to the Apis bull, which was thought to be the incarnation of Ptah while alive, and Osiris while dead.
So, does this make Isis a virgin mother, since she was now and again a virgin cow who was impregnated by Ptah, and thus a virgin mother of the god Horus as well?
Let me ask you a question: if Hitler was reincarnated as a little boy or girl, would that remove his past crimes? Would he no longer be guilty of such crimes? Indeed, lets take this to the max: Would history be altered and the holocaust thus would never have happened, if Hitler
was reincarnated?
No, no and no.
Being reincarnated would not change history, nor the fact that Hitler killed 6 million Jews and countless others.
It would only mean…that he didn’t do so while in his new incarnate form.
Likewise, just because Isis was incarnated as a virgin cow
doesn’t make her a virgin, considering that she was Osiris’ wife, and that they had sex before they were even born!
Plus, if we look at the Isis cow myths closely, we see some reason to question the cow’s “virginity”.
You see, in some versions of the myth, Ptah iINSEMINATED the
cow while he was in the form of fire.
Definition of Insemination: to inject semen into (the female reproductive tract); impregnate.
Another definition: to put a male’s sperm into a female and make her pregnant
To be fair, insemination can also mean to sow seed, but “seed” is an
ancient euphemism for sperm in the ancient world.
Thus, the cow is getting Ptah’s sperm inseminated into her.
Makes you wonder how that was done….
Cough cough SEX cough cough cough gag cough!
The fact that Ptah is in the form of fire doesn’t debunk the idea that Ptah is having sex with the cow; after all, gods could take on a variety of odd forms to have sex in. Zeus had sex with Perseus’ mother while in the form of a shower of Gold.
Thus, we can conclude that Ptah
is committing bestiality with this virgin cow.
The virgin cow is conceiving offspring the way all virgins who get pregnant do.
By losing their virginity.
There is another version of the myth, where the cow is impregnated by Ptah with the aid of lighting. This comes from Herodotus, the ancient Greek historian. There is no sex mentioned in this version of the myth. However, not only is it uncertain as to whether Herodotus related
the myth in its entirety, we have to remember that the second version of the myth doesn’t necessarily discount the possibility of divine sex (remember Zeus and the shower of gold, Ptah in the form of flame). Plus we need to remember that lighting and fire have been linked since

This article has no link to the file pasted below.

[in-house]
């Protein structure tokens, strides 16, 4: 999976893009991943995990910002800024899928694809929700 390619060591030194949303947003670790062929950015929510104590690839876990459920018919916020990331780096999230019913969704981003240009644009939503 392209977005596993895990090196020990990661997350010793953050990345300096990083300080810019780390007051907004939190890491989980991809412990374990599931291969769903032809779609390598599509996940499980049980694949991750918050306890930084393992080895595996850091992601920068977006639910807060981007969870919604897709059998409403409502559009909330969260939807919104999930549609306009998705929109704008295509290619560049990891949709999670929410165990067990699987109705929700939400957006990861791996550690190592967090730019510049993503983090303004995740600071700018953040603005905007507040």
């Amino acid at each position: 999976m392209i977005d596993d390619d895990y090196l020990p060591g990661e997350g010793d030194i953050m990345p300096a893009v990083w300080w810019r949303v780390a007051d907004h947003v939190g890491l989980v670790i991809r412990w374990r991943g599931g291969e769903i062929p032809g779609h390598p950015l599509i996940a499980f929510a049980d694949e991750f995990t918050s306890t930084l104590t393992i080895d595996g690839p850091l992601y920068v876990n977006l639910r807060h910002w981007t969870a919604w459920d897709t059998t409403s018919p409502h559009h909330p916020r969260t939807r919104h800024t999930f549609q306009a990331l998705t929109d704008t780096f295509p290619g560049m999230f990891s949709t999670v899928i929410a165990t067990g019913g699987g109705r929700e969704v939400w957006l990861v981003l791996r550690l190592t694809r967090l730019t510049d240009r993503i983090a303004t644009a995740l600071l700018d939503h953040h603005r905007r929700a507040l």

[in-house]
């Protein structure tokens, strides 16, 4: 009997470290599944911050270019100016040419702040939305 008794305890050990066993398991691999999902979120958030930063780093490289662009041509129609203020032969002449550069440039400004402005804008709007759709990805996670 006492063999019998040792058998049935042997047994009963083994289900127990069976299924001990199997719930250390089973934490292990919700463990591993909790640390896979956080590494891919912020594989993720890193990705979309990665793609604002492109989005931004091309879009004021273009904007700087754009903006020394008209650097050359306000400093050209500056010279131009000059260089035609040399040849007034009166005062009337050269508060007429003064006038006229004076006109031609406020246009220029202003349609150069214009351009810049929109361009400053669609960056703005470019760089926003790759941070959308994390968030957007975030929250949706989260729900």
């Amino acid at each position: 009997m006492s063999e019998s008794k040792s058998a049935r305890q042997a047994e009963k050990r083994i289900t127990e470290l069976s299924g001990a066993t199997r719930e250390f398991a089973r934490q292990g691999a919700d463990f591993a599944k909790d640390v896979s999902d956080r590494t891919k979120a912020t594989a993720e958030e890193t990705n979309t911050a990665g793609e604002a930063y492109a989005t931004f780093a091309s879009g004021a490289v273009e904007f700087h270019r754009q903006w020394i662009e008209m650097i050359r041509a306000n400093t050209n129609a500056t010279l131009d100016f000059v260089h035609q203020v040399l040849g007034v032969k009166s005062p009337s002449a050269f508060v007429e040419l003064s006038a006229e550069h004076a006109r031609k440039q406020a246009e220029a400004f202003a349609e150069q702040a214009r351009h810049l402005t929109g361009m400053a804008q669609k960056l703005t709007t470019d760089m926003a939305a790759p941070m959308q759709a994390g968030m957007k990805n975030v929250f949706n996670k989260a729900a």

ancient times. Lighting was seen as the “fire from heaven” by ancient cultures since the invention of writing. We see this even in ancient Israelite culture; some words in Classical Hebrew for fire or flame ( “Es” and “Resep”) or torch (“Lappid”), can also means “lightning”. One
can see why there was a connection; lighting can cause fires, and trees to go up in flame, and those hit by lightning can be burned by it.
Thus, these two "versions" of the myth of the Isis cow’s impregnation might actually might not be so different as you think.
But what about
the carving in Luxor Egypt, that depicts Isis as a virgin mother, with Thoth announcing to her that she would conceive Horus by the Holy Spirit?
Sorry, there is no such carving.
Taken together, we can conclude that Isis was not a virgin.
6. Isis was called “Meri”
7. Angel announced his birth?
Nope again.
8. Had an earthly father named Jeb?
I meant "Seb!" Not "Jeb"!
You're forgiven, Ron Burgundy, American god of the 70's and gifs.
Anyway, did Horus have an earthly father named "Seb"?
Seb or Geb was the Egyptian god of the earth, not an “earthly” mortal. In some accounts he was the father of Horus (in another he is the father of Horus the
Elder/ Arueris,a different god), but he was never the stepfather of Horus the Younger. Indeed, in the mainstream version of the myth, Geb or Seb is Horus’ grandfather.